This chapter has again outlined an algorithm which combined deterministic and stochastic methods. The overall concept is that a deterministic pre-processing algorithm can yield a very good starting point for a stochastic process, allowing the power of MCMC methods (for example) to be used in a practical, low cost solution by improving the convergence of the stochastic optimization stage.

The work has shown that the automatic detection of line scratches is complicated by the fact that they persist in nearly the same location in each frame. In some sense the deterministic process which was introduced can stand on its own as an effective detection system if the user is willing to identify the number of lines in the image. This kind of user interaction may be reasonably viable in the film post-processing industry, although much less viable for real-time television pre-processing. Nevertheless the deterministic stage is so computationally simple that it is conceivable that the selection of a `suitable' threshold for detection of lines can be coped with as part of a real time system.

The Bayesian refinement step was introduced solely in an effort to improve the hands-off operation of the algorithm. It suffers from one major disadvantage in that it assumes that the line traverses the entire image, which is usually the case but not always. It is possible to design a scheme which uses binary indicator variables to switch on and off the introduction of a line profile at different points vertically along the line. The estimation of these variables could be incorporated as part of the refinement strategy.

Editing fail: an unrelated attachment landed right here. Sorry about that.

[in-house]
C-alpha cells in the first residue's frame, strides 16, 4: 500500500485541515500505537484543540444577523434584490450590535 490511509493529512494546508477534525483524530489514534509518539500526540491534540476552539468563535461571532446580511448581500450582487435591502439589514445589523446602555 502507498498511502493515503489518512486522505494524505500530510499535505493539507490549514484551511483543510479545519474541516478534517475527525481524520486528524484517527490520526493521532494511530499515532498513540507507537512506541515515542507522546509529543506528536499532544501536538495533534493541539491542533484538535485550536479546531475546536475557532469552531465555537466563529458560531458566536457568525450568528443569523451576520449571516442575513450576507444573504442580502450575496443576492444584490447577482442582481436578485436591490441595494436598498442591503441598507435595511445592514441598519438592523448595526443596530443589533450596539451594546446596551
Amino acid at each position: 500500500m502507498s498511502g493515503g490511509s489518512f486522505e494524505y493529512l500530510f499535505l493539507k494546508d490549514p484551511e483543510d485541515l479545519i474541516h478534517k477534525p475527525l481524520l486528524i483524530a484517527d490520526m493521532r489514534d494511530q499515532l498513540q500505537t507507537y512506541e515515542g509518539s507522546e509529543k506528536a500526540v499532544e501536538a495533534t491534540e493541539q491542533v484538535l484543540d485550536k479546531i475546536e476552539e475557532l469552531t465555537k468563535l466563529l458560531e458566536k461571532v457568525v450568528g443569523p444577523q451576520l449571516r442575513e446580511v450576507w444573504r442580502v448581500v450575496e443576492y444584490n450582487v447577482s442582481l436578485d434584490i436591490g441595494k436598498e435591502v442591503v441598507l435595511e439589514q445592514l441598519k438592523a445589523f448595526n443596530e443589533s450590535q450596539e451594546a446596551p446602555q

The idea of treating the line as an area of missing data was necessary only because a good model of degradation could not be found. An alternative degradation model is that of the line being formed by a pulse passed through a second order system. This can be adopted in the refinement stage so that the coefficients of the system as well as the height and width of the pulse become model parameters. The estimation of these parameters may allow a more general shape to be fitted and so the evolution of the line vertically may be better tracked and so better removed. This is one focus of current work.

As a final note, it must be recognized that the techniques presented by Hirani et. al. and Strohmer are viable alternatives to the spatial AR interpolation process presented here. Hirani et al employ a POCS based method in the frequency domain for reconstructing missing patches by manually locating regions of similar texture in the image. This can be adapted for use here. Strohmer's technique interpolates regions using trigonometric polynomials, in a kind of weighted FFT formulation. This is a much more suitable approach than presented by Hirani, although the computational complexity is higher. However, in both cases it would be harder to deal with the visibility of the relatively `smooth' interpolant.